Join the 'Chronic Active Hepatitis' group to help and get support from people like you.
Chronic Active Hepatitis News
Posted 10 Aug 2016 by Drugs.com
WEDNESDAY, Aug. 10, 2016 – People hospitalized for serious infections may face an increased risk of dying by suicide, and researchers suspect there's a biological reason for it. In a study of over 7 million people, Danish researchers found that those who'd been hospitalized for infections were 42 percent more likely to die of suicide compared to people with no history of serious infection. People hospitalized for HIV/AIDS or the liver infection hepatitis showed the highest risk – more than twice that of people without those diseases, the study found. Although the study couldn't prove a cause-and-effect link, the study authors and at least one other brain health expert think the increased risk of suicide after infection might not simply reflect the psychological impact of serious illness. Instead, infections might directly contribute to suicide risk by causing inflammation in the ... Read more
Related support groups: Depression, Major Depressive Disorder, Hepatitis C, HIV Infection, Postpartum Depression, Dysthymia, Hepatitis B, Seasonal Affective Disorder, Hepatitis A, Neurotic Depression, Depressive Psychosis, Chronic Active Hepatitis, Infectious Hepatitis
Posted 16 Mar 2015 by Drugs.com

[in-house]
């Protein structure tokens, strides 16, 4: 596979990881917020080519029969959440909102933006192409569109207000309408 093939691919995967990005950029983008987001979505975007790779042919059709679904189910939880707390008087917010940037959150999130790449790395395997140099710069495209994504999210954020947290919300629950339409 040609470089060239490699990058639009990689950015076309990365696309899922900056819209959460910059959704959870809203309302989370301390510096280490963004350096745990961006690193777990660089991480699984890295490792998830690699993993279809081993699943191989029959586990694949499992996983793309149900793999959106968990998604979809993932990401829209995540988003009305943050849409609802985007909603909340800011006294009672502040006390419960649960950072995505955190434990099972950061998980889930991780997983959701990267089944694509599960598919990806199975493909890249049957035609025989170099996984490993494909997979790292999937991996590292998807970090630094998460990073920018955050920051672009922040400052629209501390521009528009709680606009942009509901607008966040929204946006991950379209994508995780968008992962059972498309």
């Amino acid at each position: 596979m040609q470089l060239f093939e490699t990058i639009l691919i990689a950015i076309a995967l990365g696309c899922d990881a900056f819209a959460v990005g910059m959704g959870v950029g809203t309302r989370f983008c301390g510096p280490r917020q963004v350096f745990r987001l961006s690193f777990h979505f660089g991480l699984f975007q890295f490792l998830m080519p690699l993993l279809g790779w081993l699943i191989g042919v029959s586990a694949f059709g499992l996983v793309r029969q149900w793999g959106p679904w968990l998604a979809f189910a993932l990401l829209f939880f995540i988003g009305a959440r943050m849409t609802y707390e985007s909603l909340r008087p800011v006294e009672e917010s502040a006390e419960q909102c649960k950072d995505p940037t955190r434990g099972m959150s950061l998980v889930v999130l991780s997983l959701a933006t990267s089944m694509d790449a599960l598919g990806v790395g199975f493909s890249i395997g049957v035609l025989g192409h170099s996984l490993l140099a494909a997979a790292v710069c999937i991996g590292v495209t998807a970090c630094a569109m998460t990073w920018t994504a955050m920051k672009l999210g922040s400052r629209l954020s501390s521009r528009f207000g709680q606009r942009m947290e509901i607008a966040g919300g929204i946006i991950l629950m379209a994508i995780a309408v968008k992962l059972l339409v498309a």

MONDAY, March 16, 2015 – New hepatitis C drugs promise cure rates above 90 percent, but could prove to be budget-busters for public and private health insurers, a new analysis finds. Recently approved drugs for chronic hepatitis C have been heralded as a breakthrough that could make the liver disease "rare" in the United States. But with prices topping $1,000 per pill, government and private insurers are balking – often putting limits on which patients qualify for coverage. Now two new studies in the March 16 Annals of Internal Medicine conclude that for individual patients, treatment with the pricey pills is "cost-effective." That's a calculation that takes into account the years of better health and quality of life people will likely enjoy. The bad news? One study estimates that state governments and insurers will have to dig up an extra $65 billion over five years to get the drugs ... Read more